Road To Sobriety Starts With Desire
Dear Ann Landers: I am sending you an article from the Marin, Calif., Independent Journal that I hope you will print. I could not believe my eyes when I read it. Here it is - another one for your “goofy judge file”:
An Ohio man with 18 drunken-driving convictions has been sentenced to live within walking distance of a liquor store or bar to try to keep him from driving drunk again. “It’s my hope that he’ll walk to get his beer and wine rather than drive,” said the judge. “Whether it will work or not, I don’t know.”
The 50-year-old man has been charged with DUI at least 24 times since 1971. He’s been sent to prison twice, and the state of Ohio has permanently revoked his driver’s license. The sentence, which also restricts where the man may sit as a passenger in a vehicle, was a product of the judge’s frustration. The judge said he’d run out of ideas to get the man to stop drinking and driving. Said the judge, “He doesn’t deny he’s an alcoholic. He just doesn’t see that as a problem.”
The man’s most recent conviction came last month when a jury found him guilty of driving under the influence about 45 miles east of Cincinnati. His wife was convicted for allowing an unlicensed driver to operate a motor vehicle. The couple must move near a bar or liquor store by Jan. 31. The order defines “easy walking distance” as 3/4 of a mile in the country and 1/2 a mile in a city.
Ann, please tell me what you think. Is this judge for real? - Mill Valley, Calif.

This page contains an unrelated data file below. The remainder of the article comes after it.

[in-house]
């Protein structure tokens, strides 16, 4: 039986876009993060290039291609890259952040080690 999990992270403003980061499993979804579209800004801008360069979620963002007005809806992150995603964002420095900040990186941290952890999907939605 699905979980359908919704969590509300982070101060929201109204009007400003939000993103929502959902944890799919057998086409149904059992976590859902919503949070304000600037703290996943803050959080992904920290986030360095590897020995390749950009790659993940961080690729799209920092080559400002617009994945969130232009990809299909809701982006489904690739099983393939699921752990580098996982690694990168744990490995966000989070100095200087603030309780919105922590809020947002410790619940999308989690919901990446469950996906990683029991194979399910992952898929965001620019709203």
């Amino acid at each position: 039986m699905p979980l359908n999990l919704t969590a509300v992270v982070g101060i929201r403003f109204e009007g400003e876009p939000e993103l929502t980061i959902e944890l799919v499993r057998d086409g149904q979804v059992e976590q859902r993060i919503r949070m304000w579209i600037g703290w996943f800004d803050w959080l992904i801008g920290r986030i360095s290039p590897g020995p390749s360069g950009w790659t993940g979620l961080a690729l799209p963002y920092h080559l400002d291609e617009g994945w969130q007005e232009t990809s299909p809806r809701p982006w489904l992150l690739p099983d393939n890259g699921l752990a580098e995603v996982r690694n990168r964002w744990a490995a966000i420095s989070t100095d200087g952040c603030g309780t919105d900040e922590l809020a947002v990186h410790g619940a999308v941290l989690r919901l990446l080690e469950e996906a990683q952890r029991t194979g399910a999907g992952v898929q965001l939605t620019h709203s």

Dear Mill Valley: Not only is that judge “for real,” but he has exceeded the limits of his judicial responsibility to help a man with his drinking problem. Unfortunately, the man seems to have no interest in sobriety. Until he wants to stay sober, nothing will make him give up the booze.
There is help for him at Alcoholics Anonymous. I hope he sees this column and avail himself of the benefits that have helped so many over the years.
Dear Ann Landers: You told that woman whose husband has become a steady beer drinker to enlist the help of her husband’s doctor. Well, Ann, I hope she has better results than I did.
I have been married to “Artie” for 44 years. Lately, he has started to do some really bizarre things. He talks crazy and has become very negative and argumentative. He doesn’t have any friends anymore since everybody is sick of him. When we go out together, I can count on being embarrassed. He argues with waitresses in restaurants.
I called his doctor to suggest that when he next sees my husband, he might pay special attention to Artie’s answers because he just may be heading toward Alzheimer’s. The doctor’s response was, “I don’t have Artie’s permission to talk with you,” and then he hung up on me.
So, Ann, I am wondering how many other doctors are willing to talk with wives. - Worried in Ohio
Dear Ohio: I suggest that you drop that doctor a note. Tell him briefly that you were not calling to get information but to let him know of your husband’s bizarre behavior and your fear that he might have Alzheimer’s. In my opinion, he owes you an apology. I hope he responds appropriately.
Dear Ann Landers: Enough already of those World War II stories telling “how we met.” I’d much rather read about how they achieved 55 years of marriage. - Loyal Reader for 30 Years in Sunnyvale, Calif.
Dear Sunnyvale: I, too, find it fascinating that so many of those World War II marriages took place after a brief courtship and long periods of separation, yet they endured. What’s the magic formula? Will you share it with my readers?